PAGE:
The peer assessment expectations are outlined by professors and those receiving the comments from their fellow students are also asked to provide feedback on how useful it was and whether it has impacted their thinking or approach. Peer review offers student-to-student communication and the possibility of a community of practice, even in an asynchronous MOOC.
When participants registered to receive credit for the MOOC, the professors confirm they completed the peer reviews, as well as the exercises in each module.
Challenges and Enhancements
As is often the case, the greatest strength of the MOOC – its flexibility – can also be a disadvantage as students move at their own pace – often leaving months between the completion of modules. The lack of firm due dates can make the MOOC a low priority in busy lives. Individual e-mails are regularly sent to students to encourage their progress, but this is a manual and time consuming process due to lack of such functionality within the LMS.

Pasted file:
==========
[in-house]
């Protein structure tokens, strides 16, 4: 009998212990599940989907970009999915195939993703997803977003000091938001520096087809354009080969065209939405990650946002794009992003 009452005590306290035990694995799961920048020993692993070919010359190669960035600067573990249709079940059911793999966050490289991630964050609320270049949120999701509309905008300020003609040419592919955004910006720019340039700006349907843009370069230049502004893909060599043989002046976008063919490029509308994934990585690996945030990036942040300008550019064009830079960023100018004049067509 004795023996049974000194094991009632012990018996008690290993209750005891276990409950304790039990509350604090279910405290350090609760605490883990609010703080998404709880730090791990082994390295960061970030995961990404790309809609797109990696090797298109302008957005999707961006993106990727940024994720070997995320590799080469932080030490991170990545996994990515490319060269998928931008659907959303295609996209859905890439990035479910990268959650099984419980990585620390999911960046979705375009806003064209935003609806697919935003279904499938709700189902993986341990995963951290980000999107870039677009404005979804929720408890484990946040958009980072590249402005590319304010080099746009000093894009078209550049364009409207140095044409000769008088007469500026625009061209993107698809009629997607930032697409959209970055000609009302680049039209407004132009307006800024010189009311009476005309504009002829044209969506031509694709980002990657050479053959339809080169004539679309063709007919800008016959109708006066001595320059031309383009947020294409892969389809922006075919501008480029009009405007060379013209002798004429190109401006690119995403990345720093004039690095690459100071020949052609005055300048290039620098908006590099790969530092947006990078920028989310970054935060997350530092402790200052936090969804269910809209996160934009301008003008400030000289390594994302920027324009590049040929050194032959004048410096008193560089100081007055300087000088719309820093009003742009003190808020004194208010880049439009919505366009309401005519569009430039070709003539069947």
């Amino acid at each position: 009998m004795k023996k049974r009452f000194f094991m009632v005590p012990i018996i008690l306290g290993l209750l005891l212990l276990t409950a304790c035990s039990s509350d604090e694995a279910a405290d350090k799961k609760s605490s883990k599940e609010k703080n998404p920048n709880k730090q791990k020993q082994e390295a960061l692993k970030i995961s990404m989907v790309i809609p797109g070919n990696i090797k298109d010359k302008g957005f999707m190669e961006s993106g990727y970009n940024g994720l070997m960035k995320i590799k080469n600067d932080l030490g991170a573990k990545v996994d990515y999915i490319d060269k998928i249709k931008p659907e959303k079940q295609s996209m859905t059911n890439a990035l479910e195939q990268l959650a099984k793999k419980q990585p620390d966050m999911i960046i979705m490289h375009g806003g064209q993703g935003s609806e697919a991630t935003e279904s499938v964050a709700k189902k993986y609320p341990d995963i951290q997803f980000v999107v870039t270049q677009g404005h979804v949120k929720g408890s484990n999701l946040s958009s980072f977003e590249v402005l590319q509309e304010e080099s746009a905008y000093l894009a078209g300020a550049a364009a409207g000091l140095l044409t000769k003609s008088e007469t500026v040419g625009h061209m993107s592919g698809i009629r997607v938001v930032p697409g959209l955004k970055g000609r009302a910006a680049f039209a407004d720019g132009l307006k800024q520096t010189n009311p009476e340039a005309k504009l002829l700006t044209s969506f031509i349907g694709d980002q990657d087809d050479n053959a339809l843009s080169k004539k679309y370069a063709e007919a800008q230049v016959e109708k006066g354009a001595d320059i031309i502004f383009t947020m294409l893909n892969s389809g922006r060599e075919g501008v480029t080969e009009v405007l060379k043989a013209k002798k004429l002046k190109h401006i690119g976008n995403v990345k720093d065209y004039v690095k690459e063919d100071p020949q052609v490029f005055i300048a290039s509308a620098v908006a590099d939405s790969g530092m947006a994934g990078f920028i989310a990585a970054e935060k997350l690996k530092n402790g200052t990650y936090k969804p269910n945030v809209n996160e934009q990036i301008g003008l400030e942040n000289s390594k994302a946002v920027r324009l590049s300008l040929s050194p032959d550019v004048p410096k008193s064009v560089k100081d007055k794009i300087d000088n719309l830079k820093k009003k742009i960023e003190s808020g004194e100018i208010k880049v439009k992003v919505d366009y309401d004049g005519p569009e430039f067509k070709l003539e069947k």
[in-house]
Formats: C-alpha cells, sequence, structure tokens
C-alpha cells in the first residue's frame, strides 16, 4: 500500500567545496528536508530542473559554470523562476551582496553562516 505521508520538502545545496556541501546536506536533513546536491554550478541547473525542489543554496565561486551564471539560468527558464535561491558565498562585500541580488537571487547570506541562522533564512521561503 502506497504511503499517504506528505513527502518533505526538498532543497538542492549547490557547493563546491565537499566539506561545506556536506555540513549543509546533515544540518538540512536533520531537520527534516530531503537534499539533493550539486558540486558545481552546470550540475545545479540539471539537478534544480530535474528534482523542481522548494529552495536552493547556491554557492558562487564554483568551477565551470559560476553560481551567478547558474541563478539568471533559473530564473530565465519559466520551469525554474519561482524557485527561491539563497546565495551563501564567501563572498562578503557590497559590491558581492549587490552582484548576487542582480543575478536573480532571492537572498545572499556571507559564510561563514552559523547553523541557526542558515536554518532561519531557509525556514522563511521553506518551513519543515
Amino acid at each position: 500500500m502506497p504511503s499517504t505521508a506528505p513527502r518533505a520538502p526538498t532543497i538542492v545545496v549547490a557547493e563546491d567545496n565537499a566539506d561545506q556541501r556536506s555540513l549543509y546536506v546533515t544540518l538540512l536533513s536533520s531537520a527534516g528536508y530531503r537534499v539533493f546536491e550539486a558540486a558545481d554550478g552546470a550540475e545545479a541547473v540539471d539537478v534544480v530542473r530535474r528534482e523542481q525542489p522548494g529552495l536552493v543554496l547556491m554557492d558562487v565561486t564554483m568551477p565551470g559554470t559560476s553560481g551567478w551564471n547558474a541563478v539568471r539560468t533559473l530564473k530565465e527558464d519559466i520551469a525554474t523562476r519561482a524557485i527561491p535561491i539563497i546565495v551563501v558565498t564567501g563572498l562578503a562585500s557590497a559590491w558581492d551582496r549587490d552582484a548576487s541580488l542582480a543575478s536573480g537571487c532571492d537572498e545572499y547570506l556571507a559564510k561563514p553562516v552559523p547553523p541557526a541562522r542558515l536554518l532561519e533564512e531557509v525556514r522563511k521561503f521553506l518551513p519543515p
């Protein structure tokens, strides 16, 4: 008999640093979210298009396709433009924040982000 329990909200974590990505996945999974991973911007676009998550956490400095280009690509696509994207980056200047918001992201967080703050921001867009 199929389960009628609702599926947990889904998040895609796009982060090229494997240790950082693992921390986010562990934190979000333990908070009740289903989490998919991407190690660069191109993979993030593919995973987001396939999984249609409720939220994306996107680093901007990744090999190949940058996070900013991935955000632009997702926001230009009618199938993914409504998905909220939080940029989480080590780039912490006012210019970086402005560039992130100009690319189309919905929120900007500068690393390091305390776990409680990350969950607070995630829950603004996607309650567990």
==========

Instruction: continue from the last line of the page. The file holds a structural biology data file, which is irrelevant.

The peer assessment approach was modified in the last year to be much more detailed in the guidance on what feedback should be provided – with questions like what did you learn from reading this and what could be improved. The peer review process is seen as an area requiring further enhancement. Professor Horgen and two other colleagues are currently analysing the quality of the peer feedback comments.
The MOOC represents new thinking for higher education in Norway – Professor Horgen describes it as designing “outside the box of traditional higher education to create a MOOC that exemplifies flexibility”. It is not offered as the model for every MOOC, as many cannot incorporate that level of flexibility.
The current area for research is the peer assessment function - the latest changes led to improvements, but further study is underway on the quality of comments and if and how students are learning from them. As they are teachers in both secondary schools and higher education, the students are often motivated to find they are part of a study and so are willing to participate in questionnaire and face-to-face research.
Making the flexible MOOC model more widely known and having people adopt and adapt the approach are also key goals.
For Further Information
Svend Andreas Horgen
Department for Informatics and e-Learning
Norwegian University of Science and Technology